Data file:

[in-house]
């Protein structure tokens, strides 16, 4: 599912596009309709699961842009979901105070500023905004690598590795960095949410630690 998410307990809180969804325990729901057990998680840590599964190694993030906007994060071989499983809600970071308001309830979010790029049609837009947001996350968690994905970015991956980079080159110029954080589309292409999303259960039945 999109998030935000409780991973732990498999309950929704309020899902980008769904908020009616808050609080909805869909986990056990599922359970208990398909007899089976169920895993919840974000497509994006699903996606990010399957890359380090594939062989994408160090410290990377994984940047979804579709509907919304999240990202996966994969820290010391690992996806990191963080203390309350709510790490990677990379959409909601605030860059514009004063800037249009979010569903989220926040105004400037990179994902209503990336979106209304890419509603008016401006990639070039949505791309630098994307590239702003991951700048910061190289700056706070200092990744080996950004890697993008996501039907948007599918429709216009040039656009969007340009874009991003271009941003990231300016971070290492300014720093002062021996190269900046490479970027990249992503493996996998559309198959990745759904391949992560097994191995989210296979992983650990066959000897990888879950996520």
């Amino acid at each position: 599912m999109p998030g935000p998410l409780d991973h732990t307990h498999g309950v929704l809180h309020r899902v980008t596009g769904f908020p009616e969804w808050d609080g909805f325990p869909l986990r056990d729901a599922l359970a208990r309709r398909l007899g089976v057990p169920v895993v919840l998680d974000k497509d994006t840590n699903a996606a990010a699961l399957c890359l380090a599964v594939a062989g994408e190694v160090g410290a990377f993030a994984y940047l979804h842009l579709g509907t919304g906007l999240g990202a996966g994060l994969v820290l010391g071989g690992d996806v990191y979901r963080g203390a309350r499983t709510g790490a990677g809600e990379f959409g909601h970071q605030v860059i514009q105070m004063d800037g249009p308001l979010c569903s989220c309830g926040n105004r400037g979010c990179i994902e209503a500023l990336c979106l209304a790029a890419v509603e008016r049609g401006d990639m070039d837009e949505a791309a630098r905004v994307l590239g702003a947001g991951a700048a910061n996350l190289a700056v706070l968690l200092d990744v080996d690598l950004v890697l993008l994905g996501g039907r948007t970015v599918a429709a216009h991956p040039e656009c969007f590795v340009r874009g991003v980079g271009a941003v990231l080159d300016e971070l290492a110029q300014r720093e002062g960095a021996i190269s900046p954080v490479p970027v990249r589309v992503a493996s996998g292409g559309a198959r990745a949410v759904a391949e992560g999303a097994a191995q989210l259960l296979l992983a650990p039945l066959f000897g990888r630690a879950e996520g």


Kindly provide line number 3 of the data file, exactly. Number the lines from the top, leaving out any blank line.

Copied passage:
């Amino acid at each position: 599912m999109p998030g935000p998410l409780d991973h732990t307990h498999g309950v929704l809180h309020r899902v980008t596009g769904f908020p009616e969804w808050d609080g909805f325990p869909l986990r056990d729901a599922l359970a208990r309709r398909l007899g089976v057990p169920v895993v919840l998680d974000k497509d994006t840590n699903a996606a990010a699961l399957c890359l380090a599964v594939a062989g994408e190694v160090g410290a990377f993030a994984y940047l979804h842009l579709g509907t919304g906007l999240g990202a996966g994060l994969v820290l010391g071989g690992d996806v990191y979901r963080g203390a309350r499983t709510g790490a990677g809600e990379f959409g909601h970071q605030v860059i514009q105070m004063d800037g249009p308001l979010c569903s989220c309830g926040n105004r400037g979010c990179i994902e209503a500023l990336c979106l209304a790029a890419v509603e008016r049609g401006d990639m070039d837009e949505a791309a630098r905004v994307l590239g702003a947001g991951a700048a910061n996350l190289a700056v706070l968690l200092d990744v080996d690598l950004v890697l993008l994905g996501g039907r948007t970015v599918a429709a216009h991956p040039e656009c969007f590795v340009r874009g991003v980079g271009a941003v990231l080159d300016e971070l290492a110029q300014r720093e002062g960095a021996i190269s900046p954080v490479p970027v990249r589309v992503a493996s996998g292409g559309a198959r990745a949410v759904a391949e992560g999303a097994a191995q989210l259960l296979l992983a650990p039945l066959f000897g990888r630690a879950e996520g």